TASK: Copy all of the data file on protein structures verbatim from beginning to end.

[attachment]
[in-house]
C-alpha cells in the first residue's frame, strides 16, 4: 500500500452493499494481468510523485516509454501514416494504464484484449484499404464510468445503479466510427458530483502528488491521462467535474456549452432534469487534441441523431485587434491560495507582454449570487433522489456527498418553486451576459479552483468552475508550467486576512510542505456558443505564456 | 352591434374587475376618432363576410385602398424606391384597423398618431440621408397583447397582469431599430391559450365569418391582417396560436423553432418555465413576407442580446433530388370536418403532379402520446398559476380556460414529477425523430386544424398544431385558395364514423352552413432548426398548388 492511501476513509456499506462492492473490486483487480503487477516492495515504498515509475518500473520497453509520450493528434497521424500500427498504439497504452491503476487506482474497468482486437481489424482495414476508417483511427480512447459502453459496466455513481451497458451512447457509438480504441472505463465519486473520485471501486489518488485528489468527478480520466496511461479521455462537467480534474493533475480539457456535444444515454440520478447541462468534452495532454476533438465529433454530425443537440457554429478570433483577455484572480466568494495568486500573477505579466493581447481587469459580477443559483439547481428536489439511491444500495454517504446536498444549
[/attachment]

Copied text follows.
[in-house]
C-alpha cells in the first residue's frame, strides 16, 4: 500500500452493499494481468510523485516509454501514416494504464484484449484499404464510468445503479466510427458530483502528488491521462467535474456549452432534469487534441441523431485587434491560495507582454449570487433522489456527498418553486451576459479552483468552475508550467486576512510542505456558443505564456 | 352591434374587475376618432363576410385602398424606391384597423398618431440621408397583447397582469431599430391559450365569418391582417396560436423553432418555465413576407442580446433530388370536418403532379402520446398559476380556460414529477425523430386544424398544431385558395364514423352552413432548426398548388 492511501476513509456499506462492492473490486483487480503487477516492495515504498515509475518500473520497453509520450493528434497521424500500427498504439497504452491503476487506482474497468482486437481489424482495414476508417483511427480512447459502453459496466455513481451497458451512447457509438480504441472505463465519486473520485471501486489518488485528489468527478480520466496511461479521455462537467480534474493533475480539457456535444444515454440520478447541462468534452495532454476533438465529433454530425443537440457554429478570433483577455484572480466568494495568486500573477505579466493581447481587469459580477443559483439547481428536489439511491444500495454517504446536498444549